Kendall v. PeopleAnnotate this Case
252 P.2d 91 (1952)
KENDALL v. PEOPLE.
Supreme Court of Colorado, en Banc.
December 22, 1952.
John W. Elwell, Pueblo, for plaintiff in error.
Duke W. Dunbar, Atty. Gen., H. Lawrence Hinkley, Deputy Atty. Gen., and Frank A. Wachob, Asst. Atty. Gen., for defendant in error.
Plaintiff in error was respondent in a lunacy proceeding instituted in the county court of the City and County of Denver on the 10th day of January, 1950, by which he was adjudged insane, and on January 30, 1950 was committed to the Colorado State Hospital at Pueblo.
Alleging that the county court of the City and County of Denver was without jurisdiction in the premises and that his commitment was therefore illegal and void, counsel for respondent filed a petition on May 15, 1952 in said court, seeking revocation of the commitment order; a dismissal of the lunacy proceeding; and that he be discharged from the hospital. The jurisdiction of the county court being continuous in proceedings under the lunacy statute, and any judgment or orders entered therein being open to change and modification on application of any party in interest, the filing of this petition was orderly. On hearing, the present judge of the county court denied the petition on August 7, 1952, and we are asked to review the proceedings on the ground that respondent was at all times a resident of Montezuma county, Colorado; without an established residence in the City and County of Denver; and that the report of the lunacy commission was ambiguous and contradictory.
The Attorney General, appearing on behalf of the people, defendant in error, has very commendably confessed error; by a lengthy and well-reasoned brief joined with plaintiff in error seeking a reversal of the *92 judgment; and more particularly, is desirous of ending the practice of shifting such cases from outlying counties to the Denver and Pueblo county courts for disposition without jurisdiction, for the protection of the individual involved as well as the interests of the state.
The files in the case disclose the following factual situation:
Respondent established his residence in Montezuma county during the year 1944, when he purchased a twenty-acre tract of land therein, on which he made his home with his mother. Immediately prior to November 2, 1949, when he was about forty-one years of age, and under the delusion that he had been sent to earth to personify "truth and light on earth," and "that my communications with the etherian or spiritual world are far above what is known as spiritualism," he had written many letters to the President of the United States and to Joseph Stalin. There being no copies of such letters before us, we assume that there was a violation of the postal regulations, since the federal secret service department at Denver, Colorado, caused his arrest in Montezuma county and he was transported to Denver by the federal officials and placed in the Denver county jail about November 2, 1949. For undisclosed reasons, a federal court order was obtained on November 29, 1949, for hospitalization at the Federal Correctional Institution, near Englewood, Colorado, for observation and examination. He remained there until December 15th, when, upon his discharge, he was returned to the Denver county jail. The report of the physician at the correctional institution, which gives an historical, physical and mental background, concludes with the statement that it is obvious that respondent is a fanatic, laboring under a system of delusions, and that he is insane.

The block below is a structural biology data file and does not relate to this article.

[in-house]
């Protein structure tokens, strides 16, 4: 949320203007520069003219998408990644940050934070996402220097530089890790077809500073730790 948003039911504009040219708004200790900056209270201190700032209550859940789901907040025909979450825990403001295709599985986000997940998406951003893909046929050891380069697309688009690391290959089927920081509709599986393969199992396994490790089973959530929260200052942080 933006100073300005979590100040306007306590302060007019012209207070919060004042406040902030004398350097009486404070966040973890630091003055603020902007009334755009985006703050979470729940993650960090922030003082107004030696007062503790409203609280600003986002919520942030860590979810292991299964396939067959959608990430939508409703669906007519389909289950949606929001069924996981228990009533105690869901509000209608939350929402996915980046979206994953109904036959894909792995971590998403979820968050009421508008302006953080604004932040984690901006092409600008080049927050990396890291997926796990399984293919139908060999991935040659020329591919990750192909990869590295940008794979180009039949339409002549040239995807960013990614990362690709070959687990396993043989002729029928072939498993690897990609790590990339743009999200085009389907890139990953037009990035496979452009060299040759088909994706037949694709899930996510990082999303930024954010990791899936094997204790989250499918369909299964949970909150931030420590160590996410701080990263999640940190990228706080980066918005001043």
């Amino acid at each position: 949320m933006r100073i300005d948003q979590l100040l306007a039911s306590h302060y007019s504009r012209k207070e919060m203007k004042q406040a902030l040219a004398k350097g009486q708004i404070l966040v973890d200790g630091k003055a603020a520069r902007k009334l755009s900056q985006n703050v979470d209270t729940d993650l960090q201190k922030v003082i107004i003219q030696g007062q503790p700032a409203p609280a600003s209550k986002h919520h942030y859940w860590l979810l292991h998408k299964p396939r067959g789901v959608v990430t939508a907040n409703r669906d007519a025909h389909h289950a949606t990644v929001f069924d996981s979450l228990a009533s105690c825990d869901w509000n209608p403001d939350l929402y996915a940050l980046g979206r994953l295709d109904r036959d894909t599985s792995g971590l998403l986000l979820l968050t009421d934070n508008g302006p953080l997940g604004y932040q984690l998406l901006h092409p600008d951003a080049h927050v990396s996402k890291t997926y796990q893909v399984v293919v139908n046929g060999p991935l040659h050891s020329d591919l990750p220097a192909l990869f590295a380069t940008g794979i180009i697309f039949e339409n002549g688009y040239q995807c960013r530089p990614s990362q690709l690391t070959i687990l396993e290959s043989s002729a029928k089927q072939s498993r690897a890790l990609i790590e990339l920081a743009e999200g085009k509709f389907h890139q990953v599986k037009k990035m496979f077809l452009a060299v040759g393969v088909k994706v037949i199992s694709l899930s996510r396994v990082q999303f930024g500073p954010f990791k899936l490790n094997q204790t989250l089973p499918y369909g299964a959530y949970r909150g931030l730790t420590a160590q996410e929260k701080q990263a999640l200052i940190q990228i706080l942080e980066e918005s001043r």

Upon receipt of this report the United States District Attorney communicated with the judge of the county court of Montezuma county requesting, in substance, permission to file lunacy proceedings in the City and County of Denver. In reply the judge of the county court of Montezuma county stated, "We are quite willing that the examination as to the mental condition of Mr. Kendall be held in the City and County of Denver at the expense of Montezuma county." He further stated that this has been done on other occasions in a satisfactory manner and at a saving to Montezuma county in the cost of transportation and other unnecessary expenses. Upon receipt of this letter a letter was obtained from the attorney for the City and County of Denver requesting the clerk of the Denver county court to permit the filing of the complaint in lunacy against respondent. The complaint was filed as hereinbefore stated, in which it was alleged that respondent was "a resident at county jail in the City and County of Denver," and it was complained that respondent is, (1) so insane or distracted in his mind as to endanger his own person or property, or the person or property of another, or others, if allowed to go at large; (2) and is, by reason of old age, disease, weakness of mind, feebleness of mind or schizophrenia, incapable, unassisted, to properly manage and take care of himself or his property, and therefore would be likely to be deceived or imposed upon by artful or designing persons; and it was prayed that inquiry be had as provided by law. This complaint apparently is in the customary form used in such cases; covers all of the statutory disabilities and infirmities; and no doubt was designed by one complaint to cover all phases of insanity or mental incompetence.
A commission and guardian ad litem were regularly appointed upon the filing of the complaint; a hearing had; and the commission answered all three of the statutory questions in the affirmative, which presents a contradictory situation so far as respondent is concerned, namely, if the respondent is not dangerously insane, but by reason of old age and feebleness of mind is incapable, unassisted, to care for himself and his property, it is the duty of the court to allow respondent to be at large in the custody of a relative or friend; if the respondent is a mental defective, the court is without choice in the matter and is required to send him to the home for mental defectives provided by the state; if respondent is insane, then the findings as *93 to old age and mental defectiveness are uncalled for and confusing. If respondent is incapacitated by old age or is a mental defective, then a finding of insanity is out of place. A finding by the commission should be, for the protection of the respondent as well as society, specific, and not be an all inclusive finding that could leave its stigma upon respondent throughout life. The respondent is entitled to have the commission, presumably competent, make a specific finding instead of a blanket finding and report covering all phases of the lunacy statute. It is true a proceeding under the lunacy statute is not a criminal action; still, an adverse finding in lunacy bears grave consequences in that the person is denied his liberty and incapacitated to contract, and while it does not necessarily bring his name or reputation into disrepute, it is, nevertheless, a blot on his life and those he might have brought into being. We are not hesitant in disapproving any verdict in a criminal case that is uncertain or ambiguous.